Looking back at the slide in that image now, it’s perhaps not as imposing as I once thought, nor as steep. Still, it must have been fairly long to accommodate all twenty-something of my Aberdeen playgroup chums along its length. The photo was taken on the day I attended my last session of blubloup – as I affectionately called it – before leaving the Granite City and upping sticks to the Midlands. There I am, perched at the bottom of the slide, nervously looking down at my tan-coloured Clarks buckle-ups and gripping the cool metal of the slide for dear life. Meg and Wilma, my marvellous playgroup ladies are waving down at the camera from the top, while alongside the slide, on its raised cement mount, steps jut out from the hillside like concrete teeth.

Meg and Wilma are the stuff of legends, the names that kick-started my education, that tried to coax me out of my shyness with too-strong orange squash and a ready supply of Digestive biscuits. Again I’m not sure whether I truly remember them or even being at playgroup itself, but those ladies are penned in our family’s narrative as much as the sting of Aberdeen’s bitter North Sea blast or the dead grey of its housing stock. I can recall a hit of sadness when a few years ago, my mum told me about Wilma’s untimely death to cancer. This lady who remains deep in my memory banks and a seminal part of my childhood, gone but living on in a cheerful snapshot.

Whether or not this picture is painted from my own pallet of memories, or from the ‘proof’ of a photograph in front of me, the sense of nostalgia is the same: nearly forty years on, I can taste the lip-curling sharpness of that sugary squash and feel the hot burn on my cheeks when, on that same last say at blubloup, I was asked to stand up and hand round the biscuits.

But are these genuine recollections or would the pages of my memory be embarrassingly blank without some photographic prompt? Fortunately much of what I can’t remember, my Mother can. She tells me that I loved playgroup, I loved Meg and Wilma, and I loved going to that park, although a glance at my pained ‘stop looking at me’ expression in every photograph might make it appear otherwise. The fondness of Mum’s appraisal of these two staff members perhaps colours my memories of them, after all, I was three at the time. These were playgroup ladies of a traditional mould and Mum trusted them. I think she felt the same about Meg and Wilma as I did about the wondrous staff at Stepping Stones, my own children’s playgroup. Leaving your most prized possession in someone else’s care is no small thing, since those are the people who will feature in future stories and memory fragments, the perceptions and the pictures that shape childhoods.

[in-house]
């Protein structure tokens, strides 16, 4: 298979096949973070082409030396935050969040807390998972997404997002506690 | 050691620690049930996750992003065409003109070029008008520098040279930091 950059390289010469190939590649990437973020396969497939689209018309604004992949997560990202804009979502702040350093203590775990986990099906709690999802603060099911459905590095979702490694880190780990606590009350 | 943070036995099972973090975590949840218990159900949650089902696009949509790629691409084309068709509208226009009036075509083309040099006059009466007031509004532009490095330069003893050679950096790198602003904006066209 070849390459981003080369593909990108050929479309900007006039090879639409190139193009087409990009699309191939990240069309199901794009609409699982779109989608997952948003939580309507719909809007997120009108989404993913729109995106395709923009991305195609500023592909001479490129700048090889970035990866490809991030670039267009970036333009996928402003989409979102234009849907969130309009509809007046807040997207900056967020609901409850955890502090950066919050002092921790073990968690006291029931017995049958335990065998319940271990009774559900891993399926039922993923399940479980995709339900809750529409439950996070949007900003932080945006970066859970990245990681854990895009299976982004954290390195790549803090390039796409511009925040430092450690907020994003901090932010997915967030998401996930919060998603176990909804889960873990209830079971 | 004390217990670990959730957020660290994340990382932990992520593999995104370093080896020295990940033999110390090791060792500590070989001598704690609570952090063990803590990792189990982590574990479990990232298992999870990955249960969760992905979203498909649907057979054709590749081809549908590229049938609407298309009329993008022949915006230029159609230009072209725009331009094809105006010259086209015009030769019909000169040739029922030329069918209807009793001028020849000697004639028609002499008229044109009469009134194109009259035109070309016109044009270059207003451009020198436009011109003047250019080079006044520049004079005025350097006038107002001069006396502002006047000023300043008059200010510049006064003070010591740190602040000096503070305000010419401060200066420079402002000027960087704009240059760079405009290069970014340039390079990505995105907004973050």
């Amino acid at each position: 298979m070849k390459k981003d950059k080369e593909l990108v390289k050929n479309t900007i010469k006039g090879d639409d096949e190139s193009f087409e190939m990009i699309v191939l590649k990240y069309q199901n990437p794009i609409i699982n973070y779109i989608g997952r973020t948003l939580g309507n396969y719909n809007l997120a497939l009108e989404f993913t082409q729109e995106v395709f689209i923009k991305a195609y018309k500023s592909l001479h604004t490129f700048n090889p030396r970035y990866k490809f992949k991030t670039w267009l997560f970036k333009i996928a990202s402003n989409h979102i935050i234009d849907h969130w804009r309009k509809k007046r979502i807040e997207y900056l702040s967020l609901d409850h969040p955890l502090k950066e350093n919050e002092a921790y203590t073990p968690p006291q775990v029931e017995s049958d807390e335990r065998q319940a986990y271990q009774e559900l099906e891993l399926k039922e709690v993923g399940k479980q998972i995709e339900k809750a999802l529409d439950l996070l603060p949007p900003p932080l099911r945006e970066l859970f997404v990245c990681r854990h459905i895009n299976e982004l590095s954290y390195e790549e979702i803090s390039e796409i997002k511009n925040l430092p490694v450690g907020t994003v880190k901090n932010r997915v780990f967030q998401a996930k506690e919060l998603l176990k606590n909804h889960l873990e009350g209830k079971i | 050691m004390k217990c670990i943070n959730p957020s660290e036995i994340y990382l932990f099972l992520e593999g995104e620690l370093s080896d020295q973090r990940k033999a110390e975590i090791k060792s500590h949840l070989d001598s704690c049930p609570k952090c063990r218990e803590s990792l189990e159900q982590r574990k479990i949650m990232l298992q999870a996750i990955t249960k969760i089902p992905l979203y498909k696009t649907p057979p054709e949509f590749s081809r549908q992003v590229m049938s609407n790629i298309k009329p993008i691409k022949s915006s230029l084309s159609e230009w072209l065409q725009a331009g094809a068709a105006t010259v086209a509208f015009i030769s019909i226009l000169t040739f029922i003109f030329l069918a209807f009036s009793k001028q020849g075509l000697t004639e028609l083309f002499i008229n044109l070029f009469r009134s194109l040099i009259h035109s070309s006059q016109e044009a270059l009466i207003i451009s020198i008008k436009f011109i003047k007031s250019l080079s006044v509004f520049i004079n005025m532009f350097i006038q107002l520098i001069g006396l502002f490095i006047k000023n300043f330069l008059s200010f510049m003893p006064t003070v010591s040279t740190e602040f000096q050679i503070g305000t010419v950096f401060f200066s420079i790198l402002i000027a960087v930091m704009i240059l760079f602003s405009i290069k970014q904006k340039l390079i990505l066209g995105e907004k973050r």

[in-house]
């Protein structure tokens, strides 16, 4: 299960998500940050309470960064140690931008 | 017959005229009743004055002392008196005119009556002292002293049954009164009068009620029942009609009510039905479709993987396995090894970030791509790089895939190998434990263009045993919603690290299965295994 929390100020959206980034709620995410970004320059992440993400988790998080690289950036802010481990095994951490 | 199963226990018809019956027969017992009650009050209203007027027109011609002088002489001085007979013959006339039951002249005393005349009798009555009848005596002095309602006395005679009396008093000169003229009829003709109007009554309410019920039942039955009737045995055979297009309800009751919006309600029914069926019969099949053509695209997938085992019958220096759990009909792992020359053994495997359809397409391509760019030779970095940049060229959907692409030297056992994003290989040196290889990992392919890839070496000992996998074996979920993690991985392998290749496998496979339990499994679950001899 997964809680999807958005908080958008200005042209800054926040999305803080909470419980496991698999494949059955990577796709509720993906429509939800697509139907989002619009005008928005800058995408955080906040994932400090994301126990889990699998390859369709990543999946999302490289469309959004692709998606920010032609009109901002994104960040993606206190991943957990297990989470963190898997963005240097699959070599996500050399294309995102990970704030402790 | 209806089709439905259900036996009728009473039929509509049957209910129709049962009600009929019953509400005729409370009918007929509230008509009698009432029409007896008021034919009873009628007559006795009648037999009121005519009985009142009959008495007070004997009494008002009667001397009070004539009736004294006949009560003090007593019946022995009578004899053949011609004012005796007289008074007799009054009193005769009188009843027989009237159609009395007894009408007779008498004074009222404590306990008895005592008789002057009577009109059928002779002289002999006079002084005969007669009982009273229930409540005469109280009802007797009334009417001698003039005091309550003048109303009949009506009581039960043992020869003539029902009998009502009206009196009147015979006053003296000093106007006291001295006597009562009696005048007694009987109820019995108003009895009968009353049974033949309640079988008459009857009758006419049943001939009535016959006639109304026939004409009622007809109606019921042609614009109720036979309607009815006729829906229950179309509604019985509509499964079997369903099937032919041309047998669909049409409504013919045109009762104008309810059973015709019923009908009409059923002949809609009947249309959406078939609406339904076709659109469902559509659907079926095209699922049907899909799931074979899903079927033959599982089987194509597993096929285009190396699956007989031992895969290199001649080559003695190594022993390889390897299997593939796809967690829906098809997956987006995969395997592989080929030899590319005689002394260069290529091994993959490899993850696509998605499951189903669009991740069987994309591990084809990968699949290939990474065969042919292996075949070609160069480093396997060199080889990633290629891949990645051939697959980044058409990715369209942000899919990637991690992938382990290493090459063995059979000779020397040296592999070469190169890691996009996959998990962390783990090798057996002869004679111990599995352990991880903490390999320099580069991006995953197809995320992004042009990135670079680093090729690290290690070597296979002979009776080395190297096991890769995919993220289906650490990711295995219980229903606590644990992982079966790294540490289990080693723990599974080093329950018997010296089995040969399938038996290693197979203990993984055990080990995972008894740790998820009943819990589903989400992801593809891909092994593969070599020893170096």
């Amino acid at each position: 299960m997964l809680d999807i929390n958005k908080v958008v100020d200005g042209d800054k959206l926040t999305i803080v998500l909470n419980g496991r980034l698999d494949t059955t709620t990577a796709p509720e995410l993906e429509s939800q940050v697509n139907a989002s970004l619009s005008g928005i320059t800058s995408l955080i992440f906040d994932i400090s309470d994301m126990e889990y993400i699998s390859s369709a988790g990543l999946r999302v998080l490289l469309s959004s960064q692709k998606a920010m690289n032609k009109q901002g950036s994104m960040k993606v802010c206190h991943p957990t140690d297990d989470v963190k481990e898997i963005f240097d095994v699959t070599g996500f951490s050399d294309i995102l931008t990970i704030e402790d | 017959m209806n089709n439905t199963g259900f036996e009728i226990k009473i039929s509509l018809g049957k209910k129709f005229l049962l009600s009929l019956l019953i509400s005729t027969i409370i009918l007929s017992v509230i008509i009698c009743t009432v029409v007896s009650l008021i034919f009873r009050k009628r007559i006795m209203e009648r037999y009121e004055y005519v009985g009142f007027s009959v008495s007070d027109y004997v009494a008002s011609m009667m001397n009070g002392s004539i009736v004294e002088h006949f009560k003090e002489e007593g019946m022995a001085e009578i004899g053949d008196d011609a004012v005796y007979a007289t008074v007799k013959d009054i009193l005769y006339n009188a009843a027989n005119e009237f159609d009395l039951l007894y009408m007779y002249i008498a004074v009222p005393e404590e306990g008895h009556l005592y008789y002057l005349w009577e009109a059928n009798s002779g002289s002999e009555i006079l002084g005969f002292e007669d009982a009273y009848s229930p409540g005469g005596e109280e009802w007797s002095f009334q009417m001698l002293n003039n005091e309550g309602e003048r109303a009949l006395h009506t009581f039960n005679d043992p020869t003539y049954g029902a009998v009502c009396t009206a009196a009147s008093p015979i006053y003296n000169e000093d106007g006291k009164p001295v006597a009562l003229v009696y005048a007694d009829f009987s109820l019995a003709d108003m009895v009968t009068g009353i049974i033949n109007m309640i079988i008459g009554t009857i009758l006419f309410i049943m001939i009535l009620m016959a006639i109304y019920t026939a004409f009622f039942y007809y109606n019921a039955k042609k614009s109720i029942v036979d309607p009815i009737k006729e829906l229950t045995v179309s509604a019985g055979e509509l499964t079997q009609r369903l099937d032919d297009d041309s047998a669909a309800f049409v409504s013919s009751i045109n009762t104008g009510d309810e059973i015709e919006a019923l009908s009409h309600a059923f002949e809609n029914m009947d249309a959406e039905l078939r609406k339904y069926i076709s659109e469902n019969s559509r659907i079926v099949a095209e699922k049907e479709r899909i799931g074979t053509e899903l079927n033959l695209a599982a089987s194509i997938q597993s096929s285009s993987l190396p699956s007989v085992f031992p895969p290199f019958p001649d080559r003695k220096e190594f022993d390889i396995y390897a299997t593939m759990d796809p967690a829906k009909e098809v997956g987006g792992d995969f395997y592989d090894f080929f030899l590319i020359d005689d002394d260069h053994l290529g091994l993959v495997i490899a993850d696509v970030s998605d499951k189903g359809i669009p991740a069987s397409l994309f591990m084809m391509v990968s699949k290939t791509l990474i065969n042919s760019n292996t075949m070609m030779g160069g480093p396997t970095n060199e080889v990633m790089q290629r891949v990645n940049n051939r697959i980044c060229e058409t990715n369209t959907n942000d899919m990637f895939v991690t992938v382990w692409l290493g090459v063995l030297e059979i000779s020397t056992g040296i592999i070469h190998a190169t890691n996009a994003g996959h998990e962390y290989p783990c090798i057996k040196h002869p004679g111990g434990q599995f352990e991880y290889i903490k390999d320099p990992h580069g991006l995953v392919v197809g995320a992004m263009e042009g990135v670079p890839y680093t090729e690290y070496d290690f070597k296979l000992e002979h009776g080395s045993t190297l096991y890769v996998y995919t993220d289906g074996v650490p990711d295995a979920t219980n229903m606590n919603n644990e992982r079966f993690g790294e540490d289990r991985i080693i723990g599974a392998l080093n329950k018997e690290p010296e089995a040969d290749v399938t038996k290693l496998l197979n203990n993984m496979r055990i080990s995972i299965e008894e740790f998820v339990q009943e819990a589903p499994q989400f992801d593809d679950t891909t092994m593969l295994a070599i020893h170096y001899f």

The park in Ferry Hill is a long streak, the sort of green space planners bung in to break the stranglehold of so much sameness. I have another photograph of that Aberdeen park, one in which my school-uniformed brother and I stand by the sash window in our Albury Road house overlooking the green space opposite. Look higher out of the same window and you can glimpse a prim row of granite houses, their grey seeping into the sky. My parents must have been grateful to live opposite that flash of green: a playground and a pause, right there on their doorstep.

The change from black and white to colour photography predates me, but the earliest snapshots in which I appear are almost always printed out three by five inches and feature the round corners that were fashionable at the time.  My childhood memories have round corners too. Aberdeen’s harsh light is softened with curves and any hard edges are smoothed out for posterity. 

Perhaps after all there is nothing new about the Instagram generation’s need to apply filters to everything they view. Some of the best memories are a little blurred at the edges anyway.